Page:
SEEK Employment Report- March 2024


  • Job ad volumes appear to be stabilising, rising 0.1% quarter-on-quarter (q/q), and 2.4% month-on-month (m/m).
  • Applications per job ad rose 1.7% from the month prior.*


  • All states and territories recorded an increase in ad volumes in March.
  • New South Wales recorded its largest m/m rise in two years, up 2.6%.


  • Ads for Information & Communication Technology rose for a second consecutive month, growing 5.1%
  • Only three industries recorded small declines in March: Trades & Services (-0.4%), Hospitality & Tourism (-0.6%) and Mining, Resources & Energy (-0.1%).

*Applications per job ad are recorded with a one-month lag. Data shown in this report refers to February data. 

Of the March data, Kendra Banks, Managing Director, SEEK ANZ, says: 

“Job ad levels rose 2.4% in March and have now increased quarter-on-quarter for the first time in two years.

“The broad decline we’ve observed in ad volumes since the peak of the mid-2022 jobs boom appears to be stabilising, although it’s early to be calling it a trend.

“Roles in Information & Communication Technology recorded strong growth again in March, rising 5.1%. In fact, almost all industries recorded a rise in job ads month-on-month, which has not been the case for some time.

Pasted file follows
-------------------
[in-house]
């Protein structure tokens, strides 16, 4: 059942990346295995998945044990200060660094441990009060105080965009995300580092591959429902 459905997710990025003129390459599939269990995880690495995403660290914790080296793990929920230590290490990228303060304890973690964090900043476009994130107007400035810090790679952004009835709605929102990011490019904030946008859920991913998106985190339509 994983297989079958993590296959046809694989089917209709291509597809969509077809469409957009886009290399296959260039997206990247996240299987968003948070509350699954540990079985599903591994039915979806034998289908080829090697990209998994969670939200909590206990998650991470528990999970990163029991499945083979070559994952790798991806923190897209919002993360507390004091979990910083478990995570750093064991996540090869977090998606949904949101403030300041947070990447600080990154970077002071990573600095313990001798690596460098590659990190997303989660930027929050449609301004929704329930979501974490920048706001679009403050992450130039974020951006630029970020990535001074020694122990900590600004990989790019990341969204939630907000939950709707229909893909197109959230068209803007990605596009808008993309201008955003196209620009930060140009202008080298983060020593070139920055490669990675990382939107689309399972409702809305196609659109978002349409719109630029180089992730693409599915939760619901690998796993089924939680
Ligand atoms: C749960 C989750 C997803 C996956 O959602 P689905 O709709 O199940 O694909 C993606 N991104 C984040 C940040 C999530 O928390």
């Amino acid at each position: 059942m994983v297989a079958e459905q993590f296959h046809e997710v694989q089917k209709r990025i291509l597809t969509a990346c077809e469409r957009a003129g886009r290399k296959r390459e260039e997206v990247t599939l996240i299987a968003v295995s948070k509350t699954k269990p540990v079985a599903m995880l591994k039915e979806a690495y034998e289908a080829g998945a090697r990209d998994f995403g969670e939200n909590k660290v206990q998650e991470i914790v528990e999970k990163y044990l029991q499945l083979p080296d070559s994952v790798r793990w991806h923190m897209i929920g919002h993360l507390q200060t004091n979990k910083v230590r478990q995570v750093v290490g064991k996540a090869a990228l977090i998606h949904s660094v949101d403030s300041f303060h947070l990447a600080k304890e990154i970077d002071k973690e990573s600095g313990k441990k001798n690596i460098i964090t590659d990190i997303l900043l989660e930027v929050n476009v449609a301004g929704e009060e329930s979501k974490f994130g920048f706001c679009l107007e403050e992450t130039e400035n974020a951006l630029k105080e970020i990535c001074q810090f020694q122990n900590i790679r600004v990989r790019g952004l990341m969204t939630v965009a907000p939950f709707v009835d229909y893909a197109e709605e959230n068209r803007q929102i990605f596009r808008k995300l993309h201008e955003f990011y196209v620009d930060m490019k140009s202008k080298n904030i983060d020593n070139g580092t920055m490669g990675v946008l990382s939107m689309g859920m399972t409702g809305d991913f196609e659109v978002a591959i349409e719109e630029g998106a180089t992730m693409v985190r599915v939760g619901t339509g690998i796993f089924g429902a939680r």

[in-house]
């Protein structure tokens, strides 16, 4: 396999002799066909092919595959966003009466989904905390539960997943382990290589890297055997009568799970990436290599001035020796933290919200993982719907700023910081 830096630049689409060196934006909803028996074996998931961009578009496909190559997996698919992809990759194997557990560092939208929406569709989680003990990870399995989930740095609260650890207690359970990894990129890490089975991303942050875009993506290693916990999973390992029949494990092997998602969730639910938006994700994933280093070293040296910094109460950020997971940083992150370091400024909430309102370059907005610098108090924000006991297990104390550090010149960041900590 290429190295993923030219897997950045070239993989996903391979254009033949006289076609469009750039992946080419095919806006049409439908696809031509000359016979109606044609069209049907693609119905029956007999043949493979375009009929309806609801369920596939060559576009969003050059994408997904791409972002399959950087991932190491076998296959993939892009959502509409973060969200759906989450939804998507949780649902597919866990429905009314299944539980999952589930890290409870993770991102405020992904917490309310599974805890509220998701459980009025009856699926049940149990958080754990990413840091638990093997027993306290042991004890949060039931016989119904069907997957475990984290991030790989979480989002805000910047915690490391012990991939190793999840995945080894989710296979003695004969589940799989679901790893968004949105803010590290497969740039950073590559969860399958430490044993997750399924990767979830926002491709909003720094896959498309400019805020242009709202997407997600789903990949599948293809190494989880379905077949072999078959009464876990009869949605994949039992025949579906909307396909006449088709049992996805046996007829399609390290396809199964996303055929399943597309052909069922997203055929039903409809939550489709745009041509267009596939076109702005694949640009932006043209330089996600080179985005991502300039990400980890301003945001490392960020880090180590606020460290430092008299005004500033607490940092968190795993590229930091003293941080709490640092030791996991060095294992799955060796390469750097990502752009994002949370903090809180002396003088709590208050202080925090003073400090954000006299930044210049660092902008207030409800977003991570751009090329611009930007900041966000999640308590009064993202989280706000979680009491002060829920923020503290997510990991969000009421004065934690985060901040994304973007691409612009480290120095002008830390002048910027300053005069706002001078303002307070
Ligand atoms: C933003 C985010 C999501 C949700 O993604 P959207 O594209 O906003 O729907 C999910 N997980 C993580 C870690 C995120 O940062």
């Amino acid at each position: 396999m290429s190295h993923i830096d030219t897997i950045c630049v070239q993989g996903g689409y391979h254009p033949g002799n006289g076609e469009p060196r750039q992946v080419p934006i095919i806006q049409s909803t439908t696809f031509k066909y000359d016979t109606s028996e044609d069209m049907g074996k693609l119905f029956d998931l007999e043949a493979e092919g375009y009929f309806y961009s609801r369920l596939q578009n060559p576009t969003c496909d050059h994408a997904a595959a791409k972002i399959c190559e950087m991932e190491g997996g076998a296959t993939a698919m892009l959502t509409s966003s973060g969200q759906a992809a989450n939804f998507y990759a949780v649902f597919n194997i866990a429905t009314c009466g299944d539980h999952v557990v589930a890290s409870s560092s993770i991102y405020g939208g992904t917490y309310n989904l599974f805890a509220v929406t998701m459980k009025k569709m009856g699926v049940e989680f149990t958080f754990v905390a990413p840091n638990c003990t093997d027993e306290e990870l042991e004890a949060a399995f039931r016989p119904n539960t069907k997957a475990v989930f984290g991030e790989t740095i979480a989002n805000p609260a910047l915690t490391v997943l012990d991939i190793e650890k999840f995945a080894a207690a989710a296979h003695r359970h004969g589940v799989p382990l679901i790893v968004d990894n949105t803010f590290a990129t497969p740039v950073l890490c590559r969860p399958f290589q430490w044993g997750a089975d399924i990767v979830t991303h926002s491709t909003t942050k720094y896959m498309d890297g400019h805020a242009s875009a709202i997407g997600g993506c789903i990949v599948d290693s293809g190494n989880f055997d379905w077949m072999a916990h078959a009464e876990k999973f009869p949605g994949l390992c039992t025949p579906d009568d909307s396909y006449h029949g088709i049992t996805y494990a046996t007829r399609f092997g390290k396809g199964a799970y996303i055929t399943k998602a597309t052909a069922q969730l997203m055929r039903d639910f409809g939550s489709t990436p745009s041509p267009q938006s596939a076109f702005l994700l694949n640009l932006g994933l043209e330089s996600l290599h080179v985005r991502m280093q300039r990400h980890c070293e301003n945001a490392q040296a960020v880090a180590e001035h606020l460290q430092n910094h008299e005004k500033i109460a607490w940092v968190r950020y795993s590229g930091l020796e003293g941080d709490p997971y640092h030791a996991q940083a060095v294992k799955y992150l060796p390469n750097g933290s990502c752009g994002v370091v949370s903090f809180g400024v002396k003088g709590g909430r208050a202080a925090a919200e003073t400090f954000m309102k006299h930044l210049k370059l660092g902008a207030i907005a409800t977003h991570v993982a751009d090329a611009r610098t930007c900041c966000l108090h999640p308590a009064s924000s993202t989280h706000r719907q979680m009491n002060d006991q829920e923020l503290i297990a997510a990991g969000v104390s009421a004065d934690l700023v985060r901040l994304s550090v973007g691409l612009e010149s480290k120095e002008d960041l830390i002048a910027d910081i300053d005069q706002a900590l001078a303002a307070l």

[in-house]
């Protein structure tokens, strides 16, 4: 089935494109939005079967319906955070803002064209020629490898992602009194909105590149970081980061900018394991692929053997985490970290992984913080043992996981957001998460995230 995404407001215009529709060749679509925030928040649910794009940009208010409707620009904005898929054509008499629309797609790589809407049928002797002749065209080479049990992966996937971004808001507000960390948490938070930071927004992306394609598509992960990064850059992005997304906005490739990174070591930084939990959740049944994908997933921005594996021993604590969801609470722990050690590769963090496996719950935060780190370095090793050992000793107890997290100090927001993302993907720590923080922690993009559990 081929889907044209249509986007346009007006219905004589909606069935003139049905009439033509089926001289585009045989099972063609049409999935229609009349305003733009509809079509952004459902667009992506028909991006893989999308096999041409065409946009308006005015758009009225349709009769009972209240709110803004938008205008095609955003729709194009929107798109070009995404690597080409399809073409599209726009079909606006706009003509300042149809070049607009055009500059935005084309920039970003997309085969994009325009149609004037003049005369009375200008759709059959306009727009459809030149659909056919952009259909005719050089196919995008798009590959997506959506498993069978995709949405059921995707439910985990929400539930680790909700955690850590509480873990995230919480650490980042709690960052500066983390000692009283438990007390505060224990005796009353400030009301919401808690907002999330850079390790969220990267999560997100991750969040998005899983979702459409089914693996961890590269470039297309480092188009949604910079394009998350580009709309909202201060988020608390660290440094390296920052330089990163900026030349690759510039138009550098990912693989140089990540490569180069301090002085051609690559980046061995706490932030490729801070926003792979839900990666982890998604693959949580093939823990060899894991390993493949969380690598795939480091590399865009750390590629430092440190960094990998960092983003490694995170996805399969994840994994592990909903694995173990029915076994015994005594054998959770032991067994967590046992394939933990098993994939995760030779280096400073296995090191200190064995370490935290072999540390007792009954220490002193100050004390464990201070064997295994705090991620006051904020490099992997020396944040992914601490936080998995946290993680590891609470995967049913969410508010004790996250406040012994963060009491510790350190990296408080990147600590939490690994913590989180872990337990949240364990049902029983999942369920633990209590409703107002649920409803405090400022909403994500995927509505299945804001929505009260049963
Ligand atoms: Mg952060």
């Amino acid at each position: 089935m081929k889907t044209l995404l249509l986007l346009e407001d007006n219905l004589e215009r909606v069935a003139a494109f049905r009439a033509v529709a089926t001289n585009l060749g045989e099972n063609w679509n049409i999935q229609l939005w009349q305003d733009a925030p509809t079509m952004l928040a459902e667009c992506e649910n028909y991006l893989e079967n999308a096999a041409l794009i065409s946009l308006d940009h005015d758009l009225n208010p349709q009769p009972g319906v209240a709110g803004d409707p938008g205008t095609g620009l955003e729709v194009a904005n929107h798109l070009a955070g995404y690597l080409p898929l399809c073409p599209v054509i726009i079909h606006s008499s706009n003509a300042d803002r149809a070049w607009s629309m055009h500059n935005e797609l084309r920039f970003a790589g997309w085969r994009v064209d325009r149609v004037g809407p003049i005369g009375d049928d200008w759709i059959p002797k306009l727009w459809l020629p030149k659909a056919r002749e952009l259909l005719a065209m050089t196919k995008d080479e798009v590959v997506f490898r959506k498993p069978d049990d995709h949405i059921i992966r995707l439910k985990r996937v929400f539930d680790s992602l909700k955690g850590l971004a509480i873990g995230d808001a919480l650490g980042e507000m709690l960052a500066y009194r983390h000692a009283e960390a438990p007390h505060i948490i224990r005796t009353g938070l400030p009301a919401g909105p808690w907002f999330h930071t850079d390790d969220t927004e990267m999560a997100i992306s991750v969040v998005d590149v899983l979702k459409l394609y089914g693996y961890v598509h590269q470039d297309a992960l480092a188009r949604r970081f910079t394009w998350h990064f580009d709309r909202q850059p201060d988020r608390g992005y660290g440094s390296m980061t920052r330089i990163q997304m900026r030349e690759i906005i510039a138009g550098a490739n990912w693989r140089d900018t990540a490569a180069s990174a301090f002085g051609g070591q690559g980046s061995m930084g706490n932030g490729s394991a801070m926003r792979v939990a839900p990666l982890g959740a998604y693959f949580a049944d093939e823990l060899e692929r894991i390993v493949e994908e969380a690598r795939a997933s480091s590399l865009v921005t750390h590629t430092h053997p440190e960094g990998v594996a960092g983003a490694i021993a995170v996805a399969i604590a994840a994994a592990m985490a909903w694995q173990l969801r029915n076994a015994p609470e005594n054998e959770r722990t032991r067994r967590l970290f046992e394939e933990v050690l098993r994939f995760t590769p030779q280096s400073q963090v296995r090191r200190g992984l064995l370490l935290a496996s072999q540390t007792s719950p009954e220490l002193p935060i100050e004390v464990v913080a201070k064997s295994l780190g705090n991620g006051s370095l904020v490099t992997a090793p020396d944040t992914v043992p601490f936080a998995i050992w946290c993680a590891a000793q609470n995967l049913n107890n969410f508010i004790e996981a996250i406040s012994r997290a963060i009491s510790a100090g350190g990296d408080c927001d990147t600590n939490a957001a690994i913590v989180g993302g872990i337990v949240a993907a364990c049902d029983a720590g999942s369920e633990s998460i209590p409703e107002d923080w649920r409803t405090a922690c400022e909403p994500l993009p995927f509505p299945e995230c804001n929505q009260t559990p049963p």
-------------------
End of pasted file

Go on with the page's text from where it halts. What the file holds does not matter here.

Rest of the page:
“Over the past quarter, roles in Consumer Services have grown the most, with the greatest demand for Real Estate & Property and Retail & Consumer Products workers.”

Job ad volumes have been moderating for some time and now appear to have stabilised over the past few months, rising slightly (0.1%) quarter-on-quarter.
In March, job ad levels rose 2.4% m/m, the highest monthly increase since 2022.
Applications per job ad, which have been rising steadily for the past year, rose 1.7% m/m and are 10.4% higher quarter-on-quarter.
Figure 1: National SEEK job ad percentage change m/m March 2023 to March 2024
Figure 2: State and territory job ad growth/decline comparing March 2024 to February 2024 (m/m).
Table 1: State and territory job ad growth/decline comparing March 2024 to March 2023 (y/y).
All states and territories recorded job ad increases in March, with the two territories outpacing the rest of the country; the Australian Capital Territory grew 7.7% and Northern Territory rose 4.2%.
Ad volumes grew in Victoria for only the second time in 12 months, up 2.4% from February. A 9.7% rise in Administration & Office Support roles drove up the overall volume for the state, whereas Hospitality & Tourism jobs dropped 8.9%.
New South Wales also recorded its largest rise in volumes in two years, increasing 2.6% m/m. This was due predominantly to a 7.9% rise in ads for Accounting roles.
Applications per job ad rose in most states and territories, with Tasmania (-3%) and Western Australia (-1%) the exceptions.
Figure 3: Major state job ad trends: March 2020 to March 2024Index: 100 = 2013 avg
Aside from minor job ad volume declines in Trades & Services (0.4%), Hospitality & Tourism (-0.6%) and Mining, Resources & Energy (-0.1%), job ads in all other industries increased in March.